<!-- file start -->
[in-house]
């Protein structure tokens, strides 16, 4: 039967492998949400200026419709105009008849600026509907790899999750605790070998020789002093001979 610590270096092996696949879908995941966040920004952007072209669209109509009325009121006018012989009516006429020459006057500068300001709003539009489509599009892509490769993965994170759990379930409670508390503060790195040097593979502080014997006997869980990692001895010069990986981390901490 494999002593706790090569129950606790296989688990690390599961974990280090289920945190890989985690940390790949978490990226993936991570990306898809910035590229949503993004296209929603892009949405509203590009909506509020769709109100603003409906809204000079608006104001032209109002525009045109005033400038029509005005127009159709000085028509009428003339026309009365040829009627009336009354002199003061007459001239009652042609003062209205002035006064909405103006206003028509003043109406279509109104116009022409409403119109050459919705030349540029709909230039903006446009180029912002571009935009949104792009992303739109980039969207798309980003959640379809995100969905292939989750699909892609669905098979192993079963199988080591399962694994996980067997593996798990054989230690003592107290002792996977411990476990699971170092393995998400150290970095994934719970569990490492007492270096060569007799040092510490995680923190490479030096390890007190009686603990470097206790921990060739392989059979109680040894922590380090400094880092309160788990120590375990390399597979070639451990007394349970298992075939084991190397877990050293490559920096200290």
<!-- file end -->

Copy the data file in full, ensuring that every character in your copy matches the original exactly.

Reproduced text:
[in-house]
């Protein structure tokens, strides 16, 4: 039967492998949400200026419709105009008849600026509907790899999750605790070998020789002093001979 610590270096092996696949879908995941966040920004952007072209669209109509009325009121006018012989009516006429020459006057500068300001709003539009489509599009892509490769993965994170759990379930409670508390503060790195040097593979502080014997006997869980990692001895010069990986981390901490 494999002593706790090569129950606790296989688990690390599961974990280090289920945190890989985690940390790949978490990226993936991570990306898809910035590229949503993004296209929603892009949405509203590009909506509020769709109100603003409906809204000079608006104001032209109002525009045109005033400038029509005005127009159709000085028509009428003339026309009365040829009627009336009354002199003061007459001239009652042609003062209205002035006064909405103006206003028509003043109406279509109104116009022409409403119109050459919705030349540029709909230039903006446009180029912002571009935009949104792009992303739109980039969207798309980003959640379809995100969905292939989750699909892609669905098979192993079963199988080591399962694994996980067997593996798990054989230690003592107290002792996977411990476990699971170092393995998400150290970095994934719970569990490492007492270096060569007799040092510490995680923190490479030096390890007190009686603990470097206790921990060739392989059979109680040894922590380090400094880092309160788990120590375990390399597979070639451990007394349970298992075939084991190397877990050293490559920096200290």